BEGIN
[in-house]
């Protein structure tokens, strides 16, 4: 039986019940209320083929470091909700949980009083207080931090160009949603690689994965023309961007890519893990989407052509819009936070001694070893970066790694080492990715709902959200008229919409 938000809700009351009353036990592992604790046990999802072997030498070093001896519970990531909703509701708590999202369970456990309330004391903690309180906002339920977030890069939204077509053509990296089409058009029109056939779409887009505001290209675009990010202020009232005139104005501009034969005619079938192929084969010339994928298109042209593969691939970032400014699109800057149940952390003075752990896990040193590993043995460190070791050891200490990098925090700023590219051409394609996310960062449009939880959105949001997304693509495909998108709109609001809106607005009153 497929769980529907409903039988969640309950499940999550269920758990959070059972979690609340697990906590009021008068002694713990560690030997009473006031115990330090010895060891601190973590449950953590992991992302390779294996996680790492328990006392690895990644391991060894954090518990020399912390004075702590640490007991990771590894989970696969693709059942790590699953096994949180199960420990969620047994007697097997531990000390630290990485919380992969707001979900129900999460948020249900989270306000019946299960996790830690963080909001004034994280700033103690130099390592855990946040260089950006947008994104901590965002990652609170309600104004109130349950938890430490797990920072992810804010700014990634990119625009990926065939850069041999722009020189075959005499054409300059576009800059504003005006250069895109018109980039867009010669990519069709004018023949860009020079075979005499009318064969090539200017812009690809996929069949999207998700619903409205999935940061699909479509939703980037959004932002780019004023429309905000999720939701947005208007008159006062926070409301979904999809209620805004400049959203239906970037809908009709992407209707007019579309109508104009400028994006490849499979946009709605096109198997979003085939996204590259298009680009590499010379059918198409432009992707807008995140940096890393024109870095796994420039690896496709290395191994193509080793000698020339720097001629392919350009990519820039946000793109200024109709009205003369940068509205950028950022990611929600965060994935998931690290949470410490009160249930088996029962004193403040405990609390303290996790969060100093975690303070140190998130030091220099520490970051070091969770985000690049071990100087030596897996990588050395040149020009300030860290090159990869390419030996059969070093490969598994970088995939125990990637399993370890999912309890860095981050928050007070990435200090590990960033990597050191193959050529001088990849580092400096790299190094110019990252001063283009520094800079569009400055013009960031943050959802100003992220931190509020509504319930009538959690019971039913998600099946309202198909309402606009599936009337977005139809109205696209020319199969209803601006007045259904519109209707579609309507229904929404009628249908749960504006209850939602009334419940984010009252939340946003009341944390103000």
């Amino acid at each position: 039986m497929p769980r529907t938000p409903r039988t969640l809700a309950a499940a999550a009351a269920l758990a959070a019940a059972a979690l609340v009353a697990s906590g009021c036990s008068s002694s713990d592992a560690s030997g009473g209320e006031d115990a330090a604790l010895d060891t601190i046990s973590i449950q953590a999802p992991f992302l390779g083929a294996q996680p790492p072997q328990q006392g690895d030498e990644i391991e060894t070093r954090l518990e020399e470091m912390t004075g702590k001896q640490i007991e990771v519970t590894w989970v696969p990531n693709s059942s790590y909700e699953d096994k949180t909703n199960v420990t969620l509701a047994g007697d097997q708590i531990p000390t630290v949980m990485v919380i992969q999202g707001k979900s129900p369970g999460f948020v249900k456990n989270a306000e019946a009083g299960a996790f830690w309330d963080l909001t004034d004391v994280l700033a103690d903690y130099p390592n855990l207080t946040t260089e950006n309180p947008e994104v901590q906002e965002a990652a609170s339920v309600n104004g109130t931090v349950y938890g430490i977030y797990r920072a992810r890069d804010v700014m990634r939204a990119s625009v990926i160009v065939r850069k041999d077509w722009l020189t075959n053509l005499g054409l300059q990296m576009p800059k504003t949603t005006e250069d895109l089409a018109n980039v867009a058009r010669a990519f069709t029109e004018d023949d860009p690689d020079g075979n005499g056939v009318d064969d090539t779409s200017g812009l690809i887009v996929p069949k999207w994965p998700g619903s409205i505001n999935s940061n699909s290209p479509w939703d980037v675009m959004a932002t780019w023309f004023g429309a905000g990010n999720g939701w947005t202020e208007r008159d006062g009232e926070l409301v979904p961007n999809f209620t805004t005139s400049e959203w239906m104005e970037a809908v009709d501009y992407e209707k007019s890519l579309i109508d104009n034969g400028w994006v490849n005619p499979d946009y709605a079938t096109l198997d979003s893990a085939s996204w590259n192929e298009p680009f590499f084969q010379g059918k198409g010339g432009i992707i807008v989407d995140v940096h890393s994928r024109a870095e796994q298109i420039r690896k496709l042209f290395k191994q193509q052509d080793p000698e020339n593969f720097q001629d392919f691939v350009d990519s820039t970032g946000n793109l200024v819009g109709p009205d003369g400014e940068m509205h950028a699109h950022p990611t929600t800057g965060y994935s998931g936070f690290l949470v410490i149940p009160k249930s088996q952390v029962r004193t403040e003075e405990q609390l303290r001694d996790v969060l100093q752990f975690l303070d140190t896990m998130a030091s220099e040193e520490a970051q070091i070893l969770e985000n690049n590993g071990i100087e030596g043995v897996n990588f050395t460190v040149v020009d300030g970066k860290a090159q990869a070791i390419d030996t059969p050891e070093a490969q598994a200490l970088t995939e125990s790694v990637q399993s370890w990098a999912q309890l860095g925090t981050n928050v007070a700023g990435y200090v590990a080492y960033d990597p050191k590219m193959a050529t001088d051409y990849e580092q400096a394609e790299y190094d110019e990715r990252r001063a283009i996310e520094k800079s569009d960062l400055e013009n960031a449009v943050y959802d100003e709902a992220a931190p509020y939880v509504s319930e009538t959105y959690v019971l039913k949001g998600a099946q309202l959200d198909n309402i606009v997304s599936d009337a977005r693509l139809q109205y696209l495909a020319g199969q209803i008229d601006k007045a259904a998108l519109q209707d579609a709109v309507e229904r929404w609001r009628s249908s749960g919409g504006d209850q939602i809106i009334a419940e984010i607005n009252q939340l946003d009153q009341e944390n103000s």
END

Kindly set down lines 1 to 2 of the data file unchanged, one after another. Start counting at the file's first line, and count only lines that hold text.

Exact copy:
[in-house]
């Protein structure tokens, strides 16, 4: 039986019940209320083929470091909700949980009083207080931090160009949603690689994965023309961007890519893990989407052509819009936070001694070893970066790694080492990715709902959200008229919409 938000809700009351009353036990592992604790046990999802072997030498070093001896519970990531909703509701708590999202369970456990309330004391903690309180906002339920977030890069939204077509053509990296089409058009029109056939779409887009505001290209675009990010202020009232005139104005501009034969005619079938192929084969010339994928298109042209593969691939970032400014699109800057149940952390003075752990896990040193590993043995460190070791050891200490990098925090700023590219051409394609996310960062449009939880959105949001997304693509495909998108709109609001809106607005009153 497929769980529907409903039988969640309950499940999550269920758990959070059972979690609340697990906590009021008068002694713990560690030997009473006031115990330090010895060891601190973590449950953590992991992302390779294996996680790492328990006392690895990644391991060894954090518990020399912390004075702590640490007991990771590894989970696969693709059942790590699953096994949180199960420990969620047994007697097997531990000390630290990485919380992969707001979900129900999460948020249900989270306000019946299960996790830690963080909001004034994280700033103690130099390592855990946040260089950006947008994104901590965002990652609170309600104004109130349950938890430490797990920072992810804010700014990634990119625009990926065939850069041999722009020189075959005499054409300059576009800059504003005006250069895109018109980039867009010669990519069709004018023949860009020079075979005499009318064969090539200017812009690809996929069949999207998700619903409205999935940061699909479509939703980037959004932002780019004023429309905000999720939701947005208007008159006062926070409301979904999809209620805004400049959203239906970037809908009709992407209707007019579309109508104009400028994006490849499979946009709605096109198997979003085939996204590259298009680009590499010379059918198409432009992707807008995140940096890393024109870095796994420039690896496709290395191994193509080793000698020339720097001629392919350009990519820039946000793109200024109709009205003369940068509205950028950022990611929600965060994935998931690290949470410490009160249930088996029962004193403040405990609390303290996790969060100093975690303070140190998130030091220099520490970051070091969770985000690049071990100087030596897996990588050395040149020009300030860290090159990869390419030996059969070093490969598994970088995939125990990637399993370890999912309890860095981050928050007070990435200090590990960033990597050191193959050529001088990849580092400096790299190094110019990252001063283009520094800079569009400055013009960031943050959802100003992220931190509020509504319930009538959690019971039913998600099946309202198909309402606009599936009337977005139809109205696209020319199969209803601006007045259904519109209707579609309507229904929404009628249908749960504006209850939602009334419940984010009252939340946003009341944390103000």